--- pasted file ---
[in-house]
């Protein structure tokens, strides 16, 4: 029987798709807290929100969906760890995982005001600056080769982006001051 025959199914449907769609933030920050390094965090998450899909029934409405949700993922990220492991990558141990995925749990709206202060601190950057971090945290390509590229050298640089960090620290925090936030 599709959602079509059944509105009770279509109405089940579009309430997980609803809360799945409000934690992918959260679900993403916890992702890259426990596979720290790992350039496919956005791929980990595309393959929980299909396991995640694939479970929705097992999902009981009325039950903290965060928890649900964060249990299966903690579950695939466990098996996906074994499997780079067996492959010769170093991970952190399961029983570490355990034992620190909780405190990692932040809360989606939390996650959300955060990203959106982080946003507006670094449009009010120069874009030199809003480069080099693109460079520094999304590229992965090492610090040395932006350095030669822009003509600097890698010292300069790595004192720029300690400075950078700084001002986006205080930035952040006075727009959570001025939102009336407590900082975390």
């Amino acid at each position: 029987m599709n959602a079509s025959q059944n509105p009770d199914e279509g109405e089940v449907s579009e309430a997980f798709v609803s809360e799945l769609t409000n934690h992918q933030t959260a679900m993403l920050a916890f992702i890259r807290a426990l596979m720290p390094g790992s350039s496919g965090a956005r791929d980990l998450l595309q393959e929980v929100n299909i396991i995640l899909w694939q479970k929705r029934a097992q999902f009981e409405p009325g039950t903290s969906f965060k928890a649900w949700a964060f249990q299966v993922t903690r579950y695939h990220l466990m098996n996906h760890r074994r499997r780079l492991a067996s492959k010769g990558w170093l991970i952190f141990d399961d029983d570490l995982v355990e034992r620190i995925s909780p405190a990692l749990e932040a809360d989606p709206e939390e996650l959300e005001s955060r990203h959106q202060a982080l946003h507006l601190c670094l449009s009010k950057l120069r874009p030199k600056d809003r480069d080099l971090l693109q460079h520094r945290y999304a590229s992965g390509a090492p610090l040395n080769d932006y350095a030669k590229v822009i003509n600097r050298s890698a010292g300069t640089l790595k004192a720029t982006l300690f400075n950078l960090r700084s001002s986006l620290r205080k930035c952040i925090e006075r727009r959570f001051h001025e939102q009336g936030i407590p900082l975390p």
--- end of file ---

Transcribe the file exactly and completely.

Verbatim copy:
[in-house]
């Protein structure tokens, strides 16, 4: 029987798709807290929100969906760890995982005001600056080769982006001051 025959199914449907769609933030920050390094965090998450899909029934409405949700993922990220492991990558141990995925749990709206202060601190950057971090945290390509590229050298640089960090620290925090936030 599709959602079509059944509105009770279509109405089940579009309430997980609803809360799945409000934690992918959260679900993403916890992702890259426990596979720290790992350039496919956005791929980990595309393959929980299909396991995640694939479970929705097992999902009981009325039950903290965060928890649900964060249990299966903690579950695939466990098996996906074994499997780079067996492959010769170093991970952190399961029983570490355990034992620190909780405190990692932040809360989606939390996650959300955060990203959106982080946003507006670094449009009010120069874009030199809003480069080099693109460079520094999304590229992965090492610090040395932006350095030669822009003509600097890698010292300069790595004192720029300690400075950078700084001002986006205080930035952040006075727009959570001025939102009336407590900082975390």
């Amino acid at each position: 029987m599709n959602a079509s025959q059944n509105p009770d199914e279509g109405e089940v449907s579009e309430a997980f798709v609803s809360e799945l769609t409000n934690h992918q933030t959260a679900m993403l920050a916890f992702i890259r807290a426990l596979m720290p390094g790992s350039s496919g965090a956005r791929d980990l998450l595309q393959e929980v929100n299909i396991i995640l899909w694939q479970k929705r029934a097992q999902f009981e409405p009325g039950t903290s969906f965060k928890a649900w949700a964060f249990q299966v993922t903690r579950y695939h990220l466990m098996n996906h760890r074994r499997r780079l492991a067996s492959k010769g990558w170093l991970i952190f141990d399961d029983d570490l995982v355990e034992r620190i995925s909780p405190a990692l749990e932040a809360d989606p709206e939390e996650l959300e005001s955060r990203h959106q202060a982080l946003h507006l601190c670094l449009s009010k950057l120069r874009p030199k600056d809003r480069d080099l971090l693109q460079h520094r945290y999304a590229s992965g390509a090492p610090l040395n080769d932006y350095a030669k590229v822009i003509n600097r050298s890698a010292g300069t640089l790595k004192a720029t982006l300690f400075n950078l960090r700084s001002s986006l620290r205080k930035c952040i925090e006075r727009r959570f001051h001025e939102q009336g936030i407590p900082l975390p």